"I've never been a vegetarian before," I told myself in India. "At least not seriously. Vegetarianism is so common in India that this seems like a good time to try it out."
And in Ceylon I told myself, "This must be the spiciest food in the world! I'll never get used to it!" But the vegetable curries, I found, were mild compared to the fish curries; and the fish curries were tasteless compared to the meat curries; and I put the meat and fish aside, repelled.
But after the main course, when curds were served with honey, I accepted some.
"The dayakas, they like you to accept something from them," one of the senior monks told me.
"Their saying is, 'No merit without curds,'" 'Sumana claimed.
"This stuff tastes great," I decided, and accepted the curds gladly, with the honey, a darkish syrup with a nutty bouquet and slightly bitter aftertaste, and lapped it up even though it was animal protein.
When the dana ended I returned to my quarters and, like the other monks, washed the bowl, laid it on a handkerchief on the grass, and allowed it to dry in the sun. I'd been reprimanded before for having forgotten the bowl, leaving it to bake for hours. Now I paced the verandah while it dried, trying out mindfulness. Then I took the bowl back to my room, hung up the outer robe, and lay down to let some of the heaviness of digestion work itself off while I took a cigarette. 'Sumana had told me that at the Hermitage the Mahathera ("Great Elder," meaning the chief monk,) was a smoker. I nursed hopes of getting cigarettes from him.
I noticed the nearly-blank page I'd left on the desk and remembered the letter I'd started to 'Sumana. I put the paper in the typewriter and wrote.
I'm sending you the completed typescript of Ven. Đanavira's letters, keeping one copy for myself per our agreement. I must admit to being most impressed by them. He sure tears into scholars, doesn't he? And "scientific method"! It makes me glad I'm not a scientist. But most useful to me are his warnings about how misleading are the Abhidhamma, the commentaries, and the whole traditional (mis-)interpretation of the Suttas. He's surely saved me many blind alleys. "Ignorance of them leaves less to be unlearned," indeed!
I can't follow all his discussion, but I'm impressed by the range as well as the depth of his understanding, and above all by a transparent honesty and a sense of humor about both the world and himself.
Speaking of the tradition, I had another example yesterday. I remember you said that you shaved every month or two, when your hair got long enough to need cutting. But around here whenever I let my hair grow for more then a week someone a1ways points it out. "The 'dayakas,' they don't like you to go so long without shaving," they say. "They think it doesn't look nice." As if personal appearance is supposed to matter to monks. So yesterday when I came back from 'pindapata' the chief monk was standing outside his room running his electric razor over his head, which was already smooth, and looking very pointedly at my week-old growth.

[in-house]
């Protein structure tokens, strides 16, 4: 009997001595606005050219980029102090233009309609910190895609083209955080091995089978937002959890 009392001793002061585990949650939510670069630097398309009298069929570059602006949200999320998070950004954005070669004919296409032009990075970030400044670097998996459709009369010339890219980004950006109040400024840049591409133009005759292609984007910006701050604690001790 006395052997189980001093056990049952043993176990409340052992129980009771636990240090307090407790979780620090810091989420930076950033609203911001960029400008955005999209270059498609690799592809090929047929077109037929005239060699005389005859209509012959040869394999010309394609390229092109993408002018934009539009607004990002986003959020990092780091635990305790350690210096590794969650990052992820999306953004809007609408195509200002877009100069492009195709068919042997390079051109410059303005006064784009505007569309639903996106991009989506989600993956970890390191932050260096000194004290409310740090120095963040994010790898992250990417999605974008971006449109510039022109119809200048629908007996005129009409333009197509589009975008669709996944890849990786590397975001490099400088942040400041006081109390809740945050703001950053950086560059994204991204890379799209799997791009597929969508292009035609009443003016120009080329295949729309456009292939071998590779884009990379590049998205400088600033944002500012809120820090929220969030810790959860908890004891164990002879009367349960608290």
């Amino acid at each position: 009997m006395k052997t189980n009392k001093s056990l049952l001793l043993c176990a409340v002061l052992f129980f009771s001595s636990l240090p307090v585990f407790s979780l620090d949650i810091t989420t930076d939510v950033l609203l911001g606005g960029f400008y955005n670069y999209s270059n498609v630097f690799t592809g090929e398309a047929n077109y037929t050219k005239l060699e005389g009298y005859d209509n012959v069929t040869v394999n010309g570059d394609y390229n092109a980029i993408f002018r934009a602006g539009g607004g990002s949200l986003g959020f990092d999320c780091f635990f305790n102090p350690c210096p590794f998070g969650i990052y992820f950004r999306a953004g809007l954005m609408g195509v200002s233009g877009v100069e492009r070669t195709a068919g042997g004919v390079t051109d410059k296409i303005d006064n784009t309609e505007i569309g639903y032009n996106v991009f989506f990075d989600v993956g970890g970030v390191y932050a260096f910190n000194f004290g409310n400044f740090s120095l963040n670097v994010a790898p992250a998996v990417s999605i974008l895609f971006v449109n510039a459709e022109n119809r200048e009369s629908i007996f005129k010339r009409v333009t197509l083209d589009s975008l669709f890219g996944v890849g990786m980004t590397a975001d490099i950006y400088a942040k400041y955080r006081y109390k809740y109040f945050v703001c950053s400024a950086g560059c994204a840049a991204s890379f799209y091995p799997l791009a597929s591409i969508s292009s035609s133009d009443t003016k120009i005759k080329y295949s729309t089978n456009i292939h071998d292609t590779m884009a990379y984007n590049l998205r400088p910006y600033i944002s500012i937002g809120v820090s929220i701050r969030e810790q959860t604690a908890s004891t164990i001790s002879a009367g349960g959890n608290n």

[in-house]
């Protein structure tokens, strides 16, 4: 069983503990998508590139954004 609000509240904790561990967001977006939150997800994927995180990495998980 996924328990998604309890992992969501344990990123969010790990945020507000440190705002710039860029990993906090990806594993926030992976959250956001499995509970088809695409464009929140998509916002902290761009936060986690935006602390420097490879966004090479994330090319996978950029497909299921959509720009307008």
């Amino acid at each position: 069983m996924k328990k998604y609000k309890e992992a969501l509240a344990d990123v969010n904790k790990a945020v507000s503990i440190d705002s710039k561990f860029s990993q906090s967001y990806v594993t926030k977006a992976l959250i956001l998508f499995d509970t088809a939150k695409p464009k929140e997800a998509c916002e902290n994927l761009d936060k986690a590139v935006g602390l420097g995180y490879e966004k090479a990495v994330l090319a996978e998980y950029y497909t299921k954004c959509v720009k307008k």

Anyway, I haven't yet looked at Đanavira's book, "Notes on Dhamma," since I've been too busy with the typing. I'll save that treat until I get to the Hermitage. But I'll let you know what (if anything) I make of it.
I took the letter out of the typewriter and was about to sign my name when I realized that I wasn't sure how to spell it. Perhaps it was just old post-dana weariness that blocked my mind, but although I knew there was an "h" in the word, just now it escaped me where it went. I tried several alternatives on a piece of scrap paper, but although none of them looked completely wrong none of them looked quite right either.
It was such a long name, anyway. Nicknames didn't seem to have been used in the Buddha's day, but 'Sumana shortened his name in informal situations. What could I make from Vinayadhara? Vinnie? But it might be supposed that "Vinnie" was short for Vincent, and although I wasn't convinced yet that I wanted to be Vinayadhara I was quite certain I didn't want to be short for Vincent.
None of the other syllables in that long name lent itself to a reasonable-sounding familiarity either. "Vinnie" ... "Vin" ... "V". Why not? Sure: "V" had a nice ring to it. And there'd be no trouble spelling it. Then I remembered that I'd thought highly of Pynchon's novel, V. V: the cleavage point between subject and object: me. And so I finished the letter:
I don't know what customs there are in the Sangha about nicknames, but my name seems too long for such an informal letter. Why don't we just shorten it? I'll sign myself,
Yours in the Dhamma,